Thursday, October 15, 2009

Economics 15/10/2009: Exclusive - Oh, We All Make Mistakes

Let me confess to you - we all make mistakes. DofF and myself and the rest of Nama analysts. Let me first outline the mistake we all made. List its expected impact. And then explain why some of us made it.

Mistake: The entire analysis by DofF (see their Table 5 or my Table 1 here or here) is based on the condition that between 2010 and 2013 - for 3 years - there will be no rolling up of interest on loans that are non-paying. Furthermore, starting with 2013 and until roughly 2017, the numbers produced by DofF on yields (again see my Table 1 reproducing and explaining their results), assume that only some of the previously non-performing loans will begin performing.

The size of this error: In reality, if 40-60% of the loans are not paying interest at all today, assuming things are not going to deteriorate into the future any more, 2010-2012 free-of-charge roll up interest on loans will be estimated at:
Principal: Euro77bn-Euro9bn=Euro68bn
Full yield: 6%pa (DofF own claim) - Effective yield 2.4% in 2010, 3% thereafter (DofF own figures), so that:
Roll-up rate: 2010=3.6%, 2011=3%, 2012=3%
Cost of roll-up: 2010-2012=0.036*(68bn-1bn)+0.03*(68bn-2bn)+0.03*(68bn-4.5bn)=Euro2.304bn+1.98bn+1.905bn=Euro6.189bn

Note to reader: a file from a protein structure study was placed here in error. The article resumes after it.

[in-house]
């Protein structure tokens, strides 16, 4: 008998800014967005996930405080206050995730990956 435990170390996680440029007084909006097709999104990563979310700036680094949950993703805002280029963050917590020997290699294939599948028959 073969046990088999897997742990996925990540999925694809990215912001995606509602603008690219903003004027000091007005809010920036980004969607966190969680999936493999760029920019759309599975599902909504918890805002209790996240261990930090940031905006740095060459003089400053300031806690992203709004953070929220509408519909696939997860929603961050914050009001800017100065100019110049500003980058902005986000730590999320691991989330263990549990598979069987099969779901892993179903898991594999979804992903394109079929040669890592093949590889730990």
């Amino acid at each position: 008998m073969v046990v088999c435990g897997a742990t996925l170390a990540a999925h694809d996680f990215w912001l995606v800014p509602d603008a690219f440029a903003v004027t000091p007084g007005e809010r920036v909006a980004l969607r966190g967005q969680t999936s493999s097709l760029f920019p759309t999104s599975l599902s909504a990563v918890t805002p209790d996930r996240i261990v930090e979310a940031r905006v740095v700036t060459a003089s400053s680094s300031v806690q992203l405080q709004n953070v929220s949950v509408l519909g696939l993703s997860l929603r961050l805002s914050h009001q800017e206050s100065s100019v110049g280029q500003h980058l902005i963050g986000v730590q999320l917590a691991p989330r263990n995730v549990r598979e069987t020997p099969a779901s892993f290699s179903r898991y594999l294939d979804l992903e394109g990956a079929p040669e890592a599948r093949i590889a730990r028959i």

Conclusion: DofF estimates and my own estimates in my previous post (see here) do not include additional roll up charge of at least Euro6.2bn!

Thus even under the DofF original projections, Nama will yield a real loss to the taxpayers.

Now, why we made this error? Because none of us on Nama-critics side could have imagined that the Government will give defaulting developers 3 years interest-free loan to sort themselves out! And yet, this is exactly what Nama appears to be doing... what else, but a 'gift' or a 'rescue' can one call an act that deed Euro6bn worth of rolled up interest to a defaulting developer?..

Parahprasing my favorite book of all times:

"Curiously enough, the only thing that went through the mind of the Minister for Finance as the NAMA losses mounted beyond the wildest expectations of the Department was "oh no... not again!" Many people have speculated that if we knew exactly why the Minister had thought that, we should know a lot more about the nature of the universe than we do now."